After asking Mr. L’s favorite person in the world, my sister in law, what she thought I should do about this wound and little flap of skin, my husband was off to the store to buy suture strips and special bandages that go over them. And I was looking up YouTube videos about how to place surgical suture strips and unfortunately finding a lot of laceration videos in the process, while trying to keep the blood mess down. I was also trying to keep my oldest calm while Mr. C continued to not understand that his pretend freaking out noises were upsetting to Mr. L and trying to keep Little Miss A from eloping out the front door! Never a dull moment I tell ya 😜

But did I mention the secret worry I was having? Through all of this my oldest kiddo was not talking to me. No attempts to tell me where he was hurting, no verbal attempts to stop me from cleaning his cuts. He was kind of in a different world and I was so scared he was going to regress and lose his speech.

Thankfully though when the suture strips arrived and I pulled out a box of bandages it was like a light clicked on and he started crying and asking for bandaids. But even then he handled all of it really well. He didn’t scream when I put hydrogen peroxide on his face and actually asked to put the bandaids on his fingers himself.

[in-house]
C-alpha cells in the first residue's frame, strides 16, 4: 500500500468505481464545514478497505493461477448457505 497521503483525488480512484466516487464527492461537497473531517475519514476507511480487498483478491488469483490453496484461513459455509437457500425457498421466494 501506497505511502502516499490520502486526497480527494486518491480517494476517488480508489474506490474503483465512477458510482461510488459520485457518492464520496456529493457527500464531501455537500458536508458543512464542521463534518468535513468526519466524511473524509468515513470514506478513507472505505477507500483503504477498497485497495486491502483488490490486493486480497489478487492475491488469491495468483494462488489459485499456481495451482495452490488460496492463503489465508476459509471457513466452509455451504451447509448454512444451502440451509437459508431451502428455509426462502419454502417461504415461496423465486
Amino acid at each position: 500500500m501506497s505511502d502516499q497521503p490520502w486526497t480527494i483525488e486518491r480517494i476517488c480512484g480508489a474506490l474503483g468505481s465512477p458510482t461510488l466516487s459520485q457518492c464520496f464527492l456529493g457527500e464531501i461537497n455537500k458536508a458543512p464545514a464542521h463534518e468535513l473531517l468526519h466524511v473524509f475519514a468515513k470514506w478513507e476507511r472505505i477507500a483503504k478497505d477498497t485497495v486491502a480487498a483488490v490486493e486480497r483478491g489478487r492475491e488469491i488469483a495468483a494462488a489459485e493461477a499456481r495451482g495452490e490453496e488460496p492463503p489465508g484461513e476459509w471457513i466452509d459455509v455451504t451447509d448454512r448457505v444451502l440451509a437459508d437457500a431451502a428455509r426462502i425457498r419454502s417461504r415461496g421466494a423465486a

The bandaids Mr. L placed himself

Don’t worry, this story despite having a swollen fat lip and possibly black eyes in a few days… He got back on the horse! After he felt properly bandaged up he went outside to check out his scooter and away he went. True he needed Tylenol before bed. True I checked on him during the night because of how big the swelling in his face got before bed. True he wanted his food cut up into small bites that day and the following. And true he was really grumpy the next morning and needed Motrin to take the edge off.